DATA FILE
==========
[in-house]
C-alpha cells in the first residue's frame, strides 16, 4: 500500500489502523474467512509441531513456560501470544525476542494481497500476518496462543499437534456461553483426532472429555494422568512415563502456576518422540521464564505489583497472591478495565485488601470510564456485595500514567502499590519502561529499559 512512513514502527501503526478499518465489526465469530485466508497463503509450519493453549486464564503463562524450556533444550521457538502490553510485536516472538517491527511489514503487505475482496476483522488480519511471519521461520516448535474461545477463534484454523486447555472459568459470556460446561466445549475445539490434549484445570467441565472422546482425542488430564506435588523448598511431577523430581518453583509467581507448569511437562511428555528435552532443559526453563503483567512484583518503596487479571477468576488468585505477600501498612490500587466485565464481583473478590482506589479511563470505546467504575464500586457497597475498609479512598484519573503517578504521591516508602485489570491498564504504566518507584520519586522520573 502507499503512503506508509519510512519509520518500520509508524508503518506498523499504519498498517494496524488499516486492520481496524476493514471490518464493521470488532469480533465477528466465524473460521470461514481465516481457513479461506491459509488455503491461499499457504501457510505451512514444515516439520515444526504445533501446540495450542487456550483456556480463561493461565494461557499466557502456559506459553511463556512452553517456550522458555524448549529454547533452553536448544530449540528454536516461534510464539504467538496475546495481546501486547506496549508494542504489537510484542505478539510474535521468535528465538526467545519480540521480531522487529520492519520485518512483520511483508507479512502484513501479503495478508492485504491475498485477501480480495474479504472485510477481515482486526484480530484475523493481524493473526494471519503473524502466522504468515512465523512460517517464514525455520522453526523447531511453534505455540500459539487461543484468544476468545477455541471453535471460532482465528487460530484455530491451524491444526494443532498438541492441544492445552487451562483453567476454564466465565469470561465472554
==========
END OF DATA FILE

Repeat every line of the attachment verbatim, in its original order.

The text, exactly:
[in-house]
C-alpha cells in the first residue's frame, strides 16, 4: 500500500489502523474467512509441531513456560501470544525476542494481497500476518496462543499437534456461553483426532472429555494422568512415563502456576518422540521464564505489583497472591478495565485488601470510564456485595500514567502499590519502561529499559 512512513514502527501503526478499518465489526465469530485466508497463503509450519493453549486464564503463562524450556533444550521457538502490553510485536516472538517491527511489514503487505475482496476483522488480519511471519521461520516448535474461545477463534484454523486447555472459568459470556460446561466445549475445539490434549484445570467441565472422546482425542488430564506435588523448598511431577523430581518453583509467581507448569511437562511428555528435552532443559526453563503483567512484583518503596487479571477468576488468585505477600501498612490500587466485565464481583473478590482506589479511563470505546467504575464500586457497597475498609479512598484519573503517578504521591516508602485489570491498564504504566518507584520519586522520573 502507499503512503506508509519510512519509520518500520509508524508503518506498523499504519498498517494496524488499516486492520481496524476493514471490518464493521470488532469480533465477528466465524473460521470461514481465516481457513479461506491459509488455503491461499499457504501457510505451512514444515516439520515444526504445533501446540495450542487456550483456556480463561493461565494461557499466557502456559506459553511463556512452553517456550522458555524448549529454547533452553536448544530449540528454536516461534510464539504467538496475546495481546501486547506496549508494542504489537510484542505478539510474535521468535528465538526467545519480540521480531522487529520492519520485518512483520511483508507479512502484513501479503495478508492485504491475498485477501480480495474479504472485510477481515482486526484480530484475523493481524493473526494471519503473524502466522504468515512465523512460517517464514525455520522453526523447531511453534505455540500459539487461543484468544476468545477455541471453535471460532482465528487460530484455530491451524491444526494443532498438541492441544492445552487451562483453567476454564466465565469470561465472554